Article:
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ExtraBITS for 9 February 2015

In ExtraBITS this week cloud backup service Backblaze has released the raw data from its hard drive reliability studies, Verizon is bulking up its data plans, The New York Times examines Apple’s victory over Microsoft, and President Obama has announced modest NSA reforms.

Backblaze Releases Raw Hard Drive Reliability Data -- Cloud backup service Backblaze has been releasing hard drive reliability data for the past year, but now they are making public their complete data sets from both 2013 and 2014. The data comes in comma-separated values (CSV) format for each year, ready for you to plug into the statistics program of your choice. The company plans to release data for future years as well.

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Verizon Beefs Up Data Plans -- Verizon Wireless has announced that its More Everything plans with data allowances of 1 to 3 GB will receive an additional 1 GB of data for the same prices (or you can remain at the lower level for $10 less per month). The carrier is also offering new 6 GB ($70), 12 GB ($110), 14 GB ($120), and 16 GB ($130) data plans. It appears that subscribers must switch plans manually to take advantage of the change.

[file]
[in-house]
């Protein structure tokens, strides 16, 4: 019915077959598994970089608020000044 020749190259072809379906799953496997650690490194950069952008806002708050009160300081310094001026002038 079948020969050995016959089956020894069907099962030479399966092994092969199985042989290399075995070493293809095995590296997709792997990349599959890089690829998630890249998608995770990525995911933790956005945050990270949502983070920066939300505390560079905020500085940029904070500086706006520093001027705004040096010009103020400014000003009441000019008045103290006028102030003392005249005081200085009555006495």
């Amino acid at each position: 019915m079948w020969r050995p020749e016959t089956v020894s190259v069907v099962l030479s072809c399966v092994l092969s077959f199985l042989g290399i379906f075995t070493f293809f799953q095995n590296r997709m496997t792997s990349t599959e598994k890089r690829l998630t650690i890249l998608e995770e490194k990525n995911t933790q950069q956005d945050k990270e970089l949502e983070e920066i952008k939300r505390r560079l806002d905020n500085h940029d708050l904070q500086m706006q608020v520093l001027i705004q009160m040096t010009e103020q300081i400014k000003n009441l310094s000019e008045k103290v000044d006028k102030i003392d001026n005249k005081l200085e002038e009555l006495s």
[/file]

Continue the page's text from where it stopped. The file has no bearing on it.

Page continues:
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How Apple Beat Microsoft -- At the end of the 20th century, Microsoft was the unstoppable juggernaut of computing and Apple was on the ropes. Not only did Apple recover, but it’s now twice as big as the Redmond giant. James R. Stewart of The New York Times looks at what caused Apple’s rise and Microsoft’s relative descent. In short: Apple had a better sense of vision and wasn’t afraid to cannibalize its own products.

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President Obama Announces Modest NSA Reforms -- If you have followed our Keeping Up with the Snoops series, you know all about the National Security Agency’s mass collection of civilian data. Now President Obama has announced a couple of minor changes to how such data will be collected and stored. U.S. intelligence agencies will be required to delete irrelevant data on Americans, and will be allowed to keep similar data on foreigners for no more than five years. There will also be regular White House reviews of what intelligence agencies are gathering.

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